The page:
Dubravka was literally threatened by nationalists of the Handke sort. She was doxed in the national paper. People thought it was their patriotic duty to threaten her physically. Her work is still discriminated against because she’s not on board with ugly nationalist sentiments. She’s written more about border crossings, immigration, the impact of violence in the Balkans, the power of art, creation and the culture industry, than any living writer.
So, sure, Handke is a very talented Classic Male European Writer, but given the Academy’s statements, the scandal last year, the fact that most people think of them as a joke—a group of old white men selecting the buddies and idols they’d like to hang out with—that the impact of their decision far exceeds what it rationally should, that it would’ve been easy to choose anyone else . . . That’s why people say #EatShitHandke and #GivetheNobeltoDubravka. (No one actually says that, but they could and should. Hell, add #BoycottTheNobel to that.)
Again, white middle-aged literary guys—I’m one of you. I’m all about Art First. About complicated prose that’s contemplative and very wedded to History and Ideas. I’m all of those things, and I know why you’re pissed at the backlash against Handke, who embodies this very particular viewpoint more than anyone else I can name. (Just look at his pictures and you know what his books are like.) But you’re wrong this time. This isn’t the moment to try and stand for that argument. We live in the worst possible timeline, with everything completely falling apart—to pour fuel on that fire in order to defend your rights to choose whichever White Euro Male you want to receive Alfred Nobel’s money? That’s just plain irresponsible.
Dubravka and Can Xue and Everyone Else has to wait another year. And next fall, we’ll all be disappointed again. It’s an impossible situation. And, man, if an author Open Letter published won? The “we don’t even know who this is” think-pieces would lead me to suicide or heart attack. (THAT IS NOT A JOKE.) Instead of stumping for Dubravka, I think what we should argue for is the complete dissolution of the Swedish Academy. They’ve outlived their usefulness, are a pathetic group of trolls, and can’t even explain their decisions in English.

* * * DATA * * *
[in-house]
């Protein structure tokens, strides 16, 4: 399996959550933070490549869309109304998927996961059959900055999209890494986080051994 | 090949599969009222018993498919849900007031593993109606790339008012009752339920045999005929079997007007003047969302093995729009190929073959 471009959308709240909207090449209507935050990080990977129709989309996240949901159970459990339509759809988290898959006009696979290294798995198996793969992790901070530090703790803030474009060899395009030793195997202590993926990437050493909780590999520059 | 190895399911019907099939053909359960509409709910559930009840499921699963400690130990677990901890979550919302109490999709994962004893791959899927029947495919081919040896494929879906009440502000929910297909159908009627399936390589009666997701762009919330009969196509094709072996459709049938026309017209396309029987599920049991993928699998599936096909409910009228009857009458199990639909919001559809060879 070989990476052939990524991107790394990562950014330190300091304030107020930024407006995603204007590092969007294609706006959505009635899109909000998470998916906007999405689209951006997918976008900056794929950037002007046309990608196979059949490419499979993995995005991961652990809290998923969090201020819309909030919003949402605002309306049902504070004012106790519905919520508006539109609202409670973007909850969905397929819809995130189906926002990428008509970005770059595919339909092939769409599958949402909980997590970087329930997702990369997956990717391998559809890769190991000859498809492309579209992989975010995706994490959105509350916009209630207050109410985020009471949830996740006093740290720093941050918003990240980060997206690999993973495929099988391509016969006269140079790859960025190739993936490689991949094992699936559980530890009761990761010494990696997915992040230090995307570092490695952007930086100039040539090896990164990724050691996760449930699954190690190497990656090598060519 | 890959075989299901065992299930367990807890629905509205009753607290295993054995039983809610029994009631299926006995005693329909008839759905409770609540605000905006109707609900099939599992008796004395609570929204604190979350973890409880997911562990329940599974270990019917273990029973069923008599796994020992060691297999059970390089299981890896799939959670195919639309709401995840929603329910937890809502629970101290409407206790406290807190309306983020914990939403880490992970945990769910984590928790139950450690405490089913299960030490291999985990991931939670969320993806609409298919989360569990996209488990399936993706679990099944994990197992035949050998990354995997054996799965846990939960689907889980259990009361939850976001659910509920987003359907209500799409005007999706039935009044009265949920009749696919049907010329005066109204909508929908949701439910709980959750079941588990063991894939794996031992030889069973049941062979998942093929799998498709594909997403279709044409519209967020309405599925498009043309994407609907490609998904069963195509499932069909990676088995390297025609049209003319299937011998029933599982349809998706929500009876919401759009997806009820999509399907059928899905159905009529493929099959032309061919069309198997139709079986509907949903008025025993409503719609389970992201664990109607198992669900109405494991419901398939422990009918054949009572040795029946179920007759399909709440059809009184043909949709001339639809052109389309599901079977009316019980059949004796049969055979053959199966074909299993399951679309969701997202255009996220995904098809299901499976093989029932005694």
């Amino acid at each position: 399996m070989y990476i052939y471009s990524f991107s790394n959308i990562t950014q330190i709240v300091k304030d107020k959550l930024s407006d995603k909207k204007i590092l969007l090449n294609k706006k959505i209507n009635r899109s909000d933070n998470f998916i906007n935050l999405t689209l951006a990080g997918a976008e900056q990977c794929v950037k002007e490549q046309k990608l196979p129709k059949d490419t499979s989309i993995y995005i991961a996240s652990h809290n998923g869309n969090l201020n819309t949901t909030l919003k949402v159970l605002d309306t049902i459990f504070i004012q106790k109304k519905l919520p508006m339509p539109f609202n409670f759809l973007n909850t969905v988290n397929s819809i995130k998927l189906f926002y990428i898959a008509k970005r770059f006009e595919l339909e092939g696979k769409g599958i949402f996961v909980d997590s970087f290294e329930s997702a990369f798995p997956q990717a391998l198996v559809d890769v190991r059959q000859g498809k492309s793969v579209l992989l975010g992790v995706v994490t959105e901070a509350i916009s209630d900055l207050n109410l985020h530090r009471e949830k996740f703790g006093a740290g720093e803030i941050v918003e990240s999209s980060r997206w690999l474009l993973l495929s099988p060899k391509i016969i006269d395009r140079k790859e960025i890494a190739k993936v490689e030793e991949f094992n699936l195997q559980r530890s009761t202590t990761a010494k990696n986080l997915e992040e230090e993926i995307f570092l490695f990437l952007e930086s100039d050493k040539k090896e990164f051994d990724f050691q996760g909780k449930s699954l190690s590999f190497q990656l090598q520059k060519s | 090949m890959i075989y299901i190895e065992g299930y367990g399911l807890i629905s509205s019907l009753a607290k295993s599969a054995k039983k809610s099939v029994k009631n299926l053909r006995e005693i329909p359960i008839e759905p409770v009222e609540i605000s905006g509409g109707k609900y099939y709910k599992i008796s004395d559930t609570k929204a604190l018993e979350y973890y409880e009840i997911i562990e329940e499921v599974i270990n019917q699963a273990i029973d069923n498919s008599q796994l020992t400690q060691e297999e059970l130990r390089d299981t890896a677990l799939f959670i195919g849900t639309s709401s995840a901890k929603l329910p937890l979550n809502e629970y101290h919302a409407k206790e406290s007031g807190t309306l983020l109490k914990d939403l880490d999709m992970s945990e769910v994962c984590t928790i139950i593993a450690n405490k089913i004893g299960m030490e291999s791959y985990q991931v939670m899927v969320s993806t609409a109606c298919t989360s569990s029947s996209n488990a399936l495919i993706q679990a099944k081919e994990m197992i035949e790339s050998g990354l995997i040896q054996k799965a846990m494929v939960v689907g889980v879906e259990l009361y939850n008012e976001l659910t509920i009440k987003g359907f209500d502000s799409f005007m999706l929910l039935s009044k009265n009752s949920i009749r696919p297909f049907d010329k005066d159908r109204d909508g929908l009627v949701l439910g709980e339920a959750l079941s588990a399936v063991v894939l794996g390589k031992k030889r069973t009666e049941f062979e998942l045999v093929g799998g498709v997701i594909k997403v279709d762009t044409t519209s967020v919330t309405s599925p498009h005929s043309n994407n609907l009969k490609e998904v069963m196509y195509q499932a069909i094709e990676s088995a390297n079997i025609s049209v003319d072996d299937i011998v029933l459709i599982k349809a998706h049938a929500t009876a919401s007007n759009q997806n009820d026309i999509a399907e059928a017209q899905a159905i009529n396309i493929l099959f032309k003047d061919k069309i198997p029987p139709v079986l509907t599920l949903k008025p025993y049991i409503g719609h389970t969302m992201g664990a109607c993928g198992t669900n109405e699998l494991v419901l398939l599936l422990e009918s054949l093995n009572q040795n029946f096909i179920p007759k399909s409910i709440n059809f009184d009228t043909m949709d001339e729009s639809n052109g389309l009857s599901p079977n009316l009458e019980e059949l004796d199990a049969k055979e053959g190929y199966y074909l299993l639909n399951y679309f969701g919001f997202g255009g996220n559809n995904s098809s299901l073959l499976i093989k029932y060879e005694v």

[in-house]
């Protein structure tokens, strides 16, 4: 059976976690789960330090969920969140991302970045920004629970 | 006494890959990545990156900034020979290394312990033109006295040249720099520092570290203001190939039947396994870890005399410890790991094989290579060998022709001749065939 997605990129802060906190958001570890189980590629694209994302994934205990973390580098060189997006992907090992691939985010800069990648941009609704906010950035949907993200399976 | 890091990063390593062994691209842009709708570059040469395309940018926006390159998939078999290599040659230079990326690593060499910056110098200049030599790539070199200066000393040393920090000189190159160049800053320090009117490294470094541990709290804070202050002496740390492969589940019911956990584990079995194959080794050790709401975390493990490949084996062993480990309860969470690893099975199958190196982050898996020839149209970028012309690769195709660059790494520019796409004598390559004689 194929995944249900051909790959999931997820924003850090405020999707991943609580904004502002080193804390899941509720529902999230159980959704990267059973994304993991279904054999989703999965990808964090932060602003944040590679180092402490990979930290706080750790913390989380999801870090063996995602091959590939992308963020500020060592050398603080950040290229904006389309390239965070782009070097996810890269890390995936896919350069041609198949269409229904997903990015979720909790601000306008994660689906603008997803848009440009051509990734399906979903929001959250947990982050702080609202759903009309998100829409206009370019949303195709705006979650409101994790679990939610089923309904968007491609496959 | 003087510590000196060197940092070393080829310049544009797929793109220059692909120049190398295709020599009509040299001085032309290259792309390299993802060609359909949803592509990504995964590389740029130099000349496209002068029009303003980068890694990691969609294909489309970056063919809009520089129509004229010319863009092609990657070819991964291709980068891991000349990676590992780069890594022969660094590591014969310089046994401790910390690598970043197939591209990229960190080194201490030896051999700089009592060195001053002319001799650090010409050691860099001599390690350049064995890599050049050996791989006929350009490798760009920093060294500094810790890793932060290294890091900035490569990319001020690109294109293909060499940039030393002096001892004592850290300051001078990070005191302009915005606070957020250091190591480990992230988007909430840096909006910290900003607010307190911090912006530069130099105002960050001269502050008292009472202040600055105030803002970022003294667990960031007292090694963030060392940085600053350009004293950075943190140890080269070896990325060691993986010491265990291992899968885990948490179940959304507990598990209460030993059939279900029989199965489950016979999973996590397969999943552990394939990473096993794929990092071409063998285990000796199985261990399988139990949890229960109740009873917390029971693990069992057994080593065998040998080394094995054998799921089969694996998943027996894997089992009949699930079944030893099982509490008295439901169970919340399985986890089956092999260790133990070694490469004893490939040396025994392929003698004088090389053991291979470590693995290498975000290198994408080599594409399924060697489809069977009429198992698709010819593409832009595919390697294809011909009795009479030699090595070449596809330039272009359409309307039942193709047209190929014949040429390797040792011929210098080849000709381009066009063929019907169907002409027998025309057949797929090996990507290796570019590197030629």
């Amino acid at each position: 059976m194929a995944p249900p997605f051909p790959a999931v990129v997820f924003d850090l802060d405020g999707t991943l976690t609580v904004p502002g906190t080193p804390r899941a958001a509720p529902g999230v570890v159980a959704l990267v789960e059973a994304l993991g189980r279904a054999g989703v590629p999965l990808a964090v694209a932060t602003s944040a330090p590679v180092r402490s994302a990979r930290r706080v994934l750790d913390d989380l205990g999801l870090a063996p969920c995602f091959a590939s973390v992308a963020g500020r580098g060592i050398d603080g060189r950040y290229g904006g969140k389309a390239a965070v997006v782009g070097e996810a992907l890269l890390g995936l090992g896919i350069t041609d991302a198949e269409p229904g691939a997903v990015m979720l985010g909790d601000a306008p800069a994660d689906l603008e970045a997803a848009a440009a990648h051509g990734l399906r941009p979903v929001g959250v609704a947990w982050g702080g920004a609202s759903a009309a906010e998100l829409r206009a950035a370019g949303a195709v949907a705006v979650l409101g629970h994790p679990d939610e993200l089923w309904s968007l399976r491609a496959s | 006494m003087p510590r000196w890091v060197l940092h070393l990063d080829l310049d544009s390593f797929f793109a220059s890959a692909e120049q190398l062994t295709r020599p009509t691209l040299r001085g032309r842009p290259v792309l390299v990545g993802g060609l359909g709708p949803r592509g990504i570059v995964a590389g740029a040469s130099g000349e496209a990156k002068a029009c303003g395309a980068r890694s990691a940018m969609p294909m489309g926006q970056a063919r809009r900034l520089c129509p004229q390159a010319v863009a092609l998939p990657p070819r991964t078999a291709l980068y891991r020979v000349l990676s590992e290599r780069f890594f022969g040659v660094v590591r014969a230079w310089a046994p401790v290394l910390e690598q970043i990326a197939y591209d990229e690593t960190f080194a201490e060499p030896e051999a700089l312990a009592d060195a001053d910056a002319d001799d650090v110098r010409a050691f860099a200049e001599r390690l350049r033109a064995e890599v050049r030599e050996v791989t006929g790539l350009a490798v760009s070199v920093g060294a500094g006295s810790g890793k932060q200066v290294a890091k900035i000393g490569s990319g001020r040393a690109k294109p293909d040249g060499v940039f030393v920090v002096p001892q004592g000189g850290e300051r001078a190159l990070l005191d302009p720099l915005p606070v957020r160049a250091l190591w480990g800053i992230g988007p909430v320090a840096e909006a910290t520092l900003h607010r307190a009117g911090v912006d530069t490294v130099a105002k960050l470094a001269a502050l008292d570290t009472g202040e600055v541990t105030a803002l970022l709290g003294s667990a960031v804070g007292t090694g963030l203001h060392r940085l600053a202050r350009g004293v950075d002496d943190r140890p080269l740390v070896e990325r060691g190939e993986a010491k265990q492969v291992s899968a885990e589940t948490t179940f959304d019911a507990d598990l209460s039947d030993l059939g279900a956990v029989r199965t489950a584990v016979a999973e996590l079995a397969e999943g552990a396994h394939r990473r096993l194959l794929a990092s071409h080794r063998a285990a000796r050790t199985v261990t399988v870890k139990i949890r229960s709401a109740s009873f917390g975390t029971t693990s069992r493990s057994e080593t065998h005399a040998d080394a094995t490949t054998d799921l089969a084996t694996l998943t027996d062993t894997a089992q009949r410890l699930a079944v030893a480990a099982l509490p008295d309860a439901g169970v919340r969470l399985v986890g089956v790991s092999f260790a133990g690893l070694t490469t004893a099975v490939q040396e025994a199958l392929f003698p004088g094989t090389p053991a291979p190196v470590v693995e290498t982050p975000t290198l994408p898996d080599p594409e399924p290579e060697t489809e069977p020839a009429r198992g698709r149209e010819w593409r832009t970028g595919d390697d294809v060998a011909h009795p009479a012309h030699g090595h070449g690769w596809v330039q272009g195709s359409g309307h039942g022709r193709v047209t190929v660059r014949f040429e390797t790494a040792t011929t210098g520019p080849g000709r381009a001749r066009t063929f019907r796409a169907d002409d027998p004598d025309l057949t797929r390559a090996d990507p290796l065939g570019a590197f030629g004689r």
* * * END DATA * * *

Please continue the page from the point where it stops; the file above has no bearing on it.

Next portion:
Seriously, this is your defense of Handke?
for an influential work that with linguistic ingenuity has explored the periphery and the specificity of human experience.
You know what that sounds like? Senility.
Even a random word generator can do better.
On the flip side—and there are think pieces to be written about this, about the two sides to the Nobel coin—Olga Tokarczuk is great! I’ve met her in person, and she’s really fun. Besides, she has dreads, and her books are good. Her first translator, Antonia Lloyd-Jones, is one of my favorite people to see at book parties. Jennifer Croft—who did Flights—and is working on The Books of Jacob (which would make a good Two Month Review book?) translates from Polish and Spanish, and received a glowing review in the New York Times for her memoir, Homesick. These are talented, deserving artists—congrats to all of you! (And all of Olga’s other translators. I don’t know who they are, but it should be noted that these books are available in more languages than just Polish and English.)